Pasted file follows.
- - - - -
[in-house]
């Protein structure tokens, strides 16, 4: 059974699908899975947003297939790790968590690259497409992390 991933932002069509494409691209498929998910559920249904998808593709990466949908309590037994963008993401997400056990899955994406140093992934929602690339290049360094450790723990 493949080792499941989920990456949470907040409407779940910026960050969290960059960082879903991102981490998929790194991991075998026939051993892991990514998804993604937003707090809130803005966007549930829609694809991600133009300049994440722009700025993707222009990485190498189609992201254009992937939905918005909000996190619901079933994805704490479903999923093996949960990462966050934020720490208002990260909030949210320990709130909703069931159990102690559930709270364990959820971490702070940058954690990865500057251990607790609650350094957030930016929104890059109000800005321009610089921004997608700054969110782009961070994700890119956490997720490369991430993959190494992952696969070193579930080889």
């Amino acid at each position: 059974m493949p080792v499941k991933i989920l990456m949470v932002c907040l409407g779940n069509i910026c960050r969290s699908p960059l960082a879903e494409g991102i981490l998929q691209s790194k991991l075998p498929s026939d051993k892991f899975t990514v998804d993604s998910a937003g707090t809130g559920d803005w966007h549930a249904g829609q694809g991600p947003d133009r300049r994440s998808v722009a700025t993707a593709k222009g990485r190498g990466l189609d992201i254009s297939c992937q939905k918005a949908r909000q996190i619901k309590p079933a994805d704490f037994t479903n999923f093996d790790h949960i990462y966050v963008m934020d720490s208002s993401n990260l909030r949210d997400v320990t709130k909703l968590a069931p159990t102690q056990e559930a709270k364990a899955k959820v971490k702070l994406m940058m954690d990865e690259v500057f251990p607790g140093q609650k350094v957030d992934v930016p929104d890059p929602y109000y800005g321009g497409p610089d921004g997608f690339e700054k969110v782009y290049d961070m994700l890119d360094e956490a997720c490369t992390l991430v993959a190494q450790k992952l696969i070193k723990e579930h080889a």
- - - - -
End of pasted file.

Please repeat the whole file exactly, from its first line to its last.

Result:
[in-house]
């Protein structure tokens, strides 16, 4: 059974699908899975947003297939790790968590690259497409992390 991933932002069509494409691209498929998910559920249904998808593709990466949908309590037994963008993401997400056990899955994406140093992934929602690339290049360094450790723990 493949080792499941989920990456949470907040409407779940910026960050969290960059960082879903991102981490998929790194991991075998026939051993892991990514998804993604937003707090809130803005966007549930829609694809991600133009300049994440722009700025993707222009990485190498189609992201254009992937939905918005909000996190619901079933994805704490479903999923093996949960990462966050934020720490208002990260909030949210320990709130909703069931159990102690559930709270364990959820971490702070940058954690990865500057251990607790609650350094957030930016929104890059109000800005321009610089921004997608700054969110782009961070994700890119956490997720490369991430993959190494992952696969070193579930080889």
């Amino acid at each position: 059974m493949p080792v499941k991933i989920l990456m949470v932002c907040l409407g779940n069509i910026c960050r969290s699908p960059l960082a879903e494409g991102i981490l998929q691209s790194k991991l075998p498929s026939d051993k892991f899975t990514v998804d993604s998910a937003g707090t809130g559920d803005w966007h549930a249904g829609q694809g991600p947003d133009r300049r994440s998808v722009a700025t993707a593709k222009g990485r190498g990466l189609d992201i254009s297939c992937q939905k918005a949908r909000q996190i619901k309590p079933a994805d704490f037994t479903n999923f093996d790790h949960i990462y966050v963008m934020d720490s208002s993401n990260l909030r949210d997400v320990t709130k909703l968590a069931p159990t102690q056990e559930a709270k364990a899955k959820v971490k702070l994406m940058m954690d990865e690259v500057f251990p607790g140093q609650k350094v957030d992934v930016p929104d890059p929602y109000y800005g321009g497409p610089d921004g997608f690339e700054k969110v782009y290049d961070m994700l890119d360094e956490a997720c490369t992390l991430v993959a190494q450790k992952l696969i070193k723990e579930h080889a």